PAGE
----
The caring hand of the law

Red Deer RCMP are showing insight with a progressive new approach in dealing with complaints involving those with mental health issues.

Red Deer RCMP are showing insight with a progressive new approach in dealing with complaints involving those with mental health issues.

Insp. Ray Noble, the new top cop at city RCMP detachment, announced last week a program that could benefit the community by reducing crime, cutting prison populations and offering help to people with mental health issues. In early December, the city detachment will embark on a pilot project that will see a psychiatric nurse team up with a specially-trained officer to find a better way to handle calls involving people with mental illnesses.

It’s a win-win situation.

Ultimately, the goal is to find alternatives, other than jail, to break the cycle of repeat offenders with mental illnesses. These offenders have become lost in our current justice system that offers little treatment and compassion. The possibility of rehabilitation is faltering and that means criminal behaviour is more likely to continue to occur.

Noble said at a town hall meeting on Thursday Inn that complaints to city detachment involving people with mental health issues have increased by 27 per cent in the past three years.

“It’s not going away unless we change the way we do business,” he said. “If it’s a health-related issue, we should be looking at a health-related solution.”

Upwards of 40 per cent of Canada’s prison population is comprised of inmates suffering serious mental disorders, says the Canadian Mental Health Association. And the numbers are growing rapidly.

Worse yet, almost 20 per cent of Canadian youths suffer mental disorders. They are offered little help in curbing their criminal behaviour.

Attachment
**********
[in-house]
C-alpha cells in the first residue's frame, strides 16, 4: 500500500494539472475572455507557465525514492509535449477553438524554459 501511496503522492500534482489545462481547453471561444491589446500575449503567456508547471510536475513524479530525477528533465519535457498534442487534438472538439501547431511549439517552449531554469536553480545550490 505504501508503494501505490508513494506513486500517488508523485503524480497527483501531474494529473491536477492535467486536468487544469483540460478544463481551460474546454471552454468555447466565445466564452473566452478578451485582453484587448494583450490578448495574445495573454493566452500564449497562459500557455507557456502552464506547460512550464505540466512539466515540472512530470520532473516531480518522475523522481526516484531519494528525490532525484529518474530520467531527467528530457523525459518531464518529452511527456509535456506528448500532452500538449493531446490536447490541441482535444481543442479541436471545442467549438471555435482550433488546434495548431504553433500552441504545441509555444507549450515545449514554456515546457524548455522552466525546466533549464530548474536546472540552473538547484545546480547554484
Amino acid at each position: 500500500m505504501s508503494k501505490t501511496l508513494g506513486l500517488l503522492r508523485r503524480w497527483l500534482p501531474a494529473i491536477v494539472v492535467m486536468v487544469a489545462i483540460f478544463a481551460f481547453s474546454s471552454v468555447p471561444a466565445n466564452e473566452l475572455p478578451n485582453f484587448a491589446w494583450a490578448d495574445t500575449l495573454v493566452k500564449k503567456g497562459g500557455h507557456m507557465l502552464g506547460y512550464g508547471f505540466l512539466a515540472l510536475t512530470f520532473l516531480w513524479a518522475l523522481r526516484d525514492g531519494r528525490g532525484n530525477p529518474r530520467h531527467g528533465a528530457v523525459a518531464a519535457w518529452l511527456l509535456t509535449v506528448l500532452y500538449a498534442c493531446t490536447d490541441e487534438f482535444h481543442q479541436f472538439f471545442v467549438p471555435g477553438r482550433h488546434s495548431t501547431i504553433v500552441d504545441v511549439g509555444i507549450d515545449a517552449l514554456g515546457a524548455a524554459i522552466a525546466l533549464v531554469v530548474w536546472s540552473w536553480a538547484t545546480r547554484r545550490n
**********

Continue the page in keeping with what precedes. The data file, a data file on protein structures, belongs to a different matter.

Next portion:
Megan Longley, a Halifax legal aid lawyer, said the criminalization of the young people’s illnesses “forces us to watch these kids to cycle until they do enough damage to somebody to suddenly go to jail. What happens is that you criminalise health issues and we have absolutely zero services available in youth court. And as long as we keep using jail as a dumping ground for these poor kids, nothing is going to change.”

Ultimately, as these young people age, they become our future prison population.

The same applies to adult offenders, where little help is available behind bars. Worse yet, the federal government’s proposed Bill C-10, which is intended to get tough on crime, fails to address mental health issues. Part of the plan is more jails. But slamming the bars shut on the mentally ill is not the answer.

The best solution for now are community-based programs independent of the federal government’s get-tough measures. Red Deer’s police initiative shows promise in tackling mental-health related criminal behaviour at its root.

Under the proposal, which has been successful in other Alberta jurisdictions, city RCMP are forming a police and crisis team. A psychiatric nurse will join an RCMP officer to offer help to those in need.

A data base will be compiled identifying those with mental problems to help authorities determine the best approach to take when answering a 911 call. Red Deer’s team will spend a week training with Calgary police, who have a similar unit.

Noble said that once a team starts working in the community, it will identify the root of the problem and greatly reduce the risk of police having to use force. In addition, city officers will take new training to teach them about mental health first aid and how to identify various illnesses and the best way to respond.

Central Alberta’s medical community will play a vital role. The Primary Care Network, a group of 74 Red Deer and area physicians devoted to preventative medicine, will spend upwards of $70,000 for the psychiatric nurse during the 13-month pilot project. Dr. Betty Cowie said the network strives to fill the gaps it sees in medical care, and the pilot project is another step toward that goal.

If the medical community and police acknowledge there’s a problem in dealing with the mentally ill, why aren’t provincial and federal governments listening?

Until they see the light and start acting, community-based programs are the only alternative.

Rick Zemanek is an Advocate editor.